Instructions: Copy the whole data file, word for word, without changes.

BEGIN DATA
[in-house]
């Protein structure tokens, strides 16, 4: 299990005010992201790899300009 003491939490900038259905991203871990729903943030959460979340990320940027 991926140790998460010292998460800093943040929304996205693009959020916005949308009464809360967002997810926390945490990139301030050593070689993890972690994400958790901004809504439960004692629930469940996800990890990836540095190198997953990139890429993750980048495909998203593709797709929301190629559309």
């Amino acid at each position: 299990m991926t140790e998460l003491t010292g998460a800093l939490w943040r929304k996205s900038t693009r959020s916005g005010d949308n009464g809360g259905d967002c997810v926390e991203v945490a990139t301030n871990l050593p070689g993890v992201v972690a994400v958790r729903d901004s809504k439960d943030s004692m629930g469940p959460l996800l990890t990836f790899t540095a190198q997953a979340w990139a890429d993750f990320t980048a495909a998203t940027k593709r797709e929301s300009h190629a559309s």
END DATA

[in-house]
């Protein structure tokens, strides 16, 4: 299990005010992201790899300009 003491939490900038259905991203871990729903943030959460979340990320940027 991926140790998460010292998460800093943040929304996205693009959020916005949308009464809360967002997810926390945490990139301030050593070689993890972690994400958790901004809504439960004692629930469940996800990890990836540095190198997953990139890429993750980048495909998203593709797709929301190629559309």
């Amino acid at each position: 299990m991926t140790e998460l003491t010292g998460a800093l939490w943040r929304k996205s900038t693009r959020s916005g005010d949308n009464g809360g259905d967002c997810v926390e991203v945490a990139t301030n871990l050593p070689g993890v992201v972690a994400v958790r729903d901004s809504k439960d943030s004692m629930g469940p959460l996800l990890t990836f790899t540095a190198q997953a979340w990139a890429d993750f990320t980048a495909a998203t940027k593709r797709e929301s300009h190629a559309s």